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Days Like These

‘Can I Have One?’ 

Parenting win? Parenting fail? Sometimes I’m just not sure.

By Katie Cantrell

“Mommy, can I have one of those?” 5-year-old Riley asked in amazement.

“Yeah, me too! I wan’ da unicorn!” her 3-year-old sister Charlotte chimed in.

We were at the grocery store, halfway through my shopping list. I followed the girls’ enthusiasm upward: giant stuffed animals of every possible species, both real and imagined, gazed down at us from the top of the freezer cases. I could only imagine what the conversations had been like on the night shift at Smith’s: “Anyone know why we’re stocking humongous stuffed frogs next to the frozen peas?” “Because kids can talk their parents into anything, Bill. Now hand me that purple dragon.” 

Normally, I could not be talked into buying the girls so much as an Elmo-themed box of granola bars if it wasn’t on my list. Normally, my answer to “Mommy, can I have that?” is “Why don’t you put it on your Christmas list [or birthday list, depending on which gift-giving holiday was arriving next] if it’s something you really want?” Ninety-nine times out of 100, they forget the new object of their heart’s desire before we even make it back to the minivan. 

For some reason on this particular day, though, something else came out of my mouth. 

“I’ll make you a deal. You give away every stuffed animal you have — every single one — and you can have one of these.” 

I said it — and I meant it — but I didn’t think there was a single, solitary chance either of them would go for it. The last time I tried to get Riley to let go of the toys she didn’t play with anymore, she managed to part with an unidentifiable half of something that was probably once a Happy Meal prize. The chances of them parting with dozens — possibly hundreds, the way stuffed animals seemed to asexually reproduce in the dark recesses of the closets — of their dearest plush possessions were about the same as them swearing off sequined clothing.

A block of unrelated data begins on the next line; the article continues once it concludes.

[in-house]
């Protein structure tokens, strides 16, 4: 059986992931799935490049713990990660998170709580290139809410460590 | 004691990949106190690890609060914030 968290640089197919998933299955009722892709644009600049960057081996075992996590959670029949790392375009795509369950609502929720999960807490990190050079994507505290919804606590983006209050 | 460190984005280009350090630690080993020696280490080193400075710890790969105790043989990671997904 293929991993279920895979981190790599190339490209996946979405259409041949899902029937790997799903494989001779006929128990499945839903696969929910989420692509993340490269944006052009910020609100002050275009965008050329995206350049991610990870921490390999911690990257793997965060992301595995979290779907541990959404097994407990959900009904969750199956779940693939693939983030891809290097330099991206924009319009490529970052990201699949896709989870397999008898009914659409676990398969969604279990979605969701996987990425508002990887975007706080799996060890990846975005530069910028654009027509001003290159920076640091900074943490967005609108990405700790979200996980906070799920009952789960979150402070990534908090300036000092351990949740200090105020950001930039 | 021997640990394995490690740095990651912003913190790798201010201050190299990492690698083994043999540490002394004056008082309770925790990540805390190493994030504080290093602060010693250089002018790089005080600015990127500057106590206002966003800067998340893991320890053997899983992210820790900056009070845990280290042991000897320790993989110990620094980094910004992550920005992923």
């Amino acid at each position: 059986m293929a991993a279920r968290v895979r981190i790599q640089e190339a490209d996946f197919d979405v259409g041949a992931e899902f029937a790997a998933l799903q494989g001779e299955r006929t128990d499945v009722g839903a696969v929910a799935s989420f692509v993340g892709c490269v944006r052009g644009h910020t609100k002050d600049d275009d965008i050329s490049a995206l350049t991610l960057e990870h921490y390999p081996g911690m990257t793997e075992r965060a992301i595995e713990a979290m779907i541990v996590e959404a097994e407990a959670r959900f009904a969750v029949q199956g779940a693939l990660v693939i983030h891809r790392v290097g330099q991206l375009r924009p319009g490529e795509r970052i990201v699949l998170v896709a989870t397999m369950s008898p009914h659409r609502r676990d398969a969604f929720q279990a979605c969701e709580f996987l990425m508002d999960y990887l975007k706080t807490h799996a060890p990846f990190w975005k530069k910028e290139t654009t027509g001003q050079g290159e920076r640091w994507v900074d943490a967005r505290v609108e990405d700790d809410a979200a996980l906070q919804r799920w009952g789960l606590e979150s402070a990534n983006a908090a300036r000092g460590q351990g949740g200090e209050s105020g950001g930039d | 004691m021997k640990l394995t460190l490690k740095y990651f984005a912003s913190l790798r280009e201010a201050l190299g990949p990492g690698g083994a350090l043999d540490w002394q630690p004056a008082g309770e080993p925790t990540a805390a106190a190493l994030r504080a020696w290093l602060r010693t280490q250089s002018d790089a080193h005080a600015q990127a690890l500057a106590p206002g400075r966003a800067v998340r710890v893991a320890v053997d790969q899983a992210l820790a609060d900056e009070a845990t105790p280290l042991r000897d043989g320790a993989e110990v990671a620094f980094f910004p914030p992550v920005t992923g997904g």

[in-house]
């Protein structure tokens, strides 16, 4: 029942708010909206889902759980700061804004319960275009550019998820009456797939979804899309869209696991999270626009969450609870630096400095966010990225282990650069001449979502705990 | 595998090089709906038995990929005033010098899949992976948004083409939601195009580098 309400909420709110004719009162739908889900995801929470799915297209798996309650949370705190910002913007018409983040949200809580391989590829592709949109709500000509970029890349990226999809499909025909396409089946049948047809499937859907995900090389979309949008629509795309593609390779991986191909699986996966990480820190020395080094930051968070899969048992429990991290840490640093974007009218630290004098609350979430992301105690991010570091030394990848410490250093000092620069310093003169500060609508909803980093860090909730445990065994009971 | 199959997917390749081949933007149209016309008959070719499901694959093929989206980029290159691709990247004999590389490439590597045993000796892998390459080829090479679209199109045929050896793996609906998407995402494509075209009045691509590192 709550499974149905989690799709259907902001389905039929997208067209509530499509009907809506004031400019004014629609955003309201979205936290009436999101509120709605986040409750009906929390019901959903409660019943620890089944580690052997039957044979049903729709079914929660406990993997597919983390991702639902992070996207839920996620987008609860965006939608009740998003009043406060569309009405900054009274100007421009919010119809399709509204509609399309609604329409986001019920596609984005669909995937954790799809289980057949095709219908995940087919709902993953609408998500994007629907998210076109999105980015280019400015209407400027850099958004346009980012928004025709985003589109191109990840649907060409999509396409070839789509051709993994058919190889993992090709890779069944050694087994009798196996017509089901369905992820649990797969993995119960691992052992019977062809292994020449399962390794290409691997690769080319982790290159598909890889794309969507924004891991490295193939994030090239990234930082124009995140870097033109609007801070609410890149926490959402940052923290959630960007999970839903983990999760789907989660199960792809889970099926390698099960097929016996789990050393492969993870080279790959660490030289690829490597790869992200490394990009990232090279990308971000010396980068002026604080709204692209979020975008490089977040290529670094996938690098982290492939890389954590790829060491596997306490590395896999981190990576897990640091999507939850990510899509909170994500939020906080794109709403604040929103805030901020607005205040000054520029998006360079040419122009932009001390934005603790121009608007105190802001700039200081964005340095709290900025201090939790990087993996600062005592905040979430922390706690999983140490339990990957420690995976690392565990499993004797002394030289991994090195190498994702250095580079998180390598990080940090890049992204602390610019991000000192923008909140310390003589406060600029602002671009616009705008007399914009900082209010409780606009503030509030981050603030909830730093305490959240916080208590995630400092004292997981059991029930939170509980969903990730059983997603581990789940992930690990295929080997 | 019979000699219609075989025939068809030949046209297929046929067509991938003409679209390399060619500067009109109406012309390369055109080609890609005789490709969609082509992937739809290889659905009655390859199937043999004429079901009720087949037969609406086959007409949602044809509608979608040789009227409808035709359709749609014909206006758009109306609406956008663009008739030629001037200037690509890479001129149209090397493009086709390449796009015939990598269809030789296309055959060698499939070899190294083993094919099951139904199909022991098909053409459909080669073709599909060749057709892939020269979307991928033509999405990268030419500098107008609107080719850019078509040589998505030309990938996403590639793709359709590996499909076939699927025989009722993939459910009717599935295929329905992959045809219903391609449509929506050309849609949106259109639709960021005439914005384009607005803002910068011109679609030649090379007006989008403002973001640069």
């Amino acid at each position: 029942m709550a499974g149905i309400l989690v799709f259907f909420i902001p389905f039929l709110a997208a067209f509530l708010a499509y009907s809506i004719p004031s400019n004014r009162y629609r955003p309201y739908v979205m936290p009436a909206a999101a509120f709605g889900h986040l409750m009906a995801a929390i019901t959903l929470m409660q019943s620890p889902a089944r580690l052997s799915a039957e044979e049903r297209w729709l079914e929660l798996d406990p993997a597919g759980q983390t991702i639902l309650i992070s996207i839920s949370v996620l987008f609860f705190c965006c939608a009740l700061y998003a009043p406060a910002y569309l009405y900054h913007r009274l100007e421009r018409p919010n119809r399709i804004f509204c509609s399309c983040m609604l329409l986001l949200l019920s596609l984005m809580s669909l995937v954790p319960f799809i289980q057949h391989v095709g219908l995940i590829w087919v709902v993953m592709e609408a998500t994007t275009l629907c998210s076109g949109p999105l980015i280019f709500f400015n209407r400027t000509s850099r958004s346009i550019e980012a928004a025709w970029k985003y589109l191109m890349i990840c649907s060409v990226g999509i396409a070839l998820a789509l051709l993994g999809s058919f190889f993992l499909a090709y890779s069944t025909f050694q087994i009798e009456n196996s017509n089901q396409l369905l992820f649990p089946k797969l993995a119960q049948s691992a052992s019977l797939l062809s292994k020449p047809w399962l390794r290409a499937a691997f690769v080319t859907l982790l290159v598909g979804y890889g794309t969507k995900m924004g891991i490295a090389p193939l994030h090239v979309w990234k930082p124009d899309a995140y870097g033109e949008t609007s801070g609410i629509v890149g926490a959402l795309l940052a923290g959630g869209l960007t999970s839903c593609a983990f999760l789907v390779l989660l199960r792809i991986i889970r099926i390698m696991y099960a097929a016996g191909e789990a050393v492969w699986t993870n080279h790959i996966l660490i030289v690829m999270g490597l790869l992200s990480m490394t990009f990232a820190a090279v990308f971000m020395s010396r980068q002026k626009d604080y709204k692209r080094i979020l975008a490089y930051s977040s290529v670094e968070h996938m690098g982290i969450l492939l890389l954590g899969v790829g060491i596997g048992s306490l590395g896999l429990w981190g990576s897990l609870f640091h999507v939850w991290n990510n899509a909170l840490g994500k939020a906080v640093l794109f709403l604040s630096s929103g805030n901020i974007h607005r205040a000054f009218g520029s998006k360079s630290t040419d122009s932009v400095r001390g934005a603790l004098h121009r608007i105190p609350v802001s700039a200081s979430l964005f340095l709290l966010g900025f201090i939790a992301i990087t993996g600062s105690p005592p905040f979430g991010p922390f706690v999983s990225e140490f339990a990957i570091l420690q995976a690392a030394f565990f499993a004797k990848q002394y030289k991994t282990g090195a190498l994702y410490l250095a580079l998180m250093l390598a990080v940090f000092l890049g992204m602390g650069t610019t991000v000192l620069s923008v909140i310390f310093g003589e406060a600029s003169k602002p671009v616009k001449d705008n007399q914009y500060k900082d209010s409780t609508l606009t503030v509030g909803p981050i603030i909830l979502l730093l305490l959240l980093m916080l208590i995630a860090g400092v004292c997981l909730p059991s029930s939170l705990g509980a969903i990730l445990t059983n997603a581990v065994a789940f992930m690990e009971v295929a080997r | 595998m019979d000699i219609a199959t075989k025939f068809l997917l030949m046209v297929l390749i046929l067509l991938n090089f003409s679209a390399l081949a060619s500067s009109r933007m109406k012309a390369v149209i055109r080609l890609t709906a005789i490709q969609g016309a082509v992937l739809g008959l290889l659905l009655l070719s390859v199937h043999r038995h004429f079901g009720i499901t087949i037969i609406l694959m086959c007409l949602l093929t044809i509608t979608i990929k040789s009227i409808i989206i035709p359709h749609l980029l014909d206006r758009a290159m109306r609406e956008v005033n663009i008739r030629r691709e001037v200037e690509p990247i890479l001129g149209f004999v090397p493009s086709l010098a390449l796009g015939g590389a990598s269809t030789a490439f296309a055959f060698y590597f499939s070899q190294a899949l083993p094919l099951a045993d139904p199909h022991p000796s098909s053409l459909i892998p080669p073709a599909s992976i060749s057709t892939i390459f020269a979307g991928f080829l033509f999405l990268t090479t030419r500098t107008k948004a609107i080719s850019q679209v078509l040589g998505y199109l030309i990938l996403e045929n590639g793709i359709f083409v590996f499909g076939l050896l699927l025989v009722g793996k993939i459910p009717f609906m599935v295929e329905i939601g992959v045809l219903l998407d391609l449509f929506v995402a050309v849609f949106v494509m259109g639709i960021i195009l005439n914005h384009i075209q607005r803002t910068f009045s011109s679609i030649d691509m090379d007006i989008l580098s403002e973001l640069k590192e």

But they looked at me, then at the row of lions, bears and parrots, and said, “Deal.” 

We went home and bagged up every single stuffed animal, though I did allow some negotiations for which ones got donated and which went into the boxes of baby things in the crawl space to be saved for the eventual next generation (which did not include every fuzzy object in sight, much to their dismay). 

Then came the best and very worst part: we went back to the grocery store and I handed each of them a four-foot-long stuffed animal. They proceeded to walk through the store telling everyone they met, “Our mom is BUYING these for US!” 

Did I mention that it was two weeks before Christmas? I might as well have hung signs that read “Horribly Spoiled by Terrible, Clueless Parents” around their necks. Resisting the urge to frantically explain the entire story to a series of random strangers was an incredibly uncomfortable exercise in humility. 

And yet, somehow, we all got something that we wanted out of the deal. I managed to get rid of several bags of small, cluttery toys without having to sneak them out in the dead of night and then blacken my heart with lies when someone asked where Mr. Fuzzy Paws went. The girls got giant stuffed animals, and there really is some magical wonder in owning a toy that’s taller than you are. 

Was it a true parenting win? Who knows? (Do we ever really know?) Instant gratification is probably not a great lesson, nor is the idea that something new is more valuable than something beloved. Over the years, stuffed animals once again infiltrated our house with a vengeance, a stealth guerrilla force of bug-eyed Beanie Boos and their off-brand compatriots. But the girls, who are now 12 and 14, still own the giant tiger and his unicorn friend, and coming across them never fails to remind me of this weird, wonderful day from years ago. 

Find more of Katie Cantrell’s thoughts on parenting and life at www.katiecantrellwrites.com or on social media @katiecantrellwrites.

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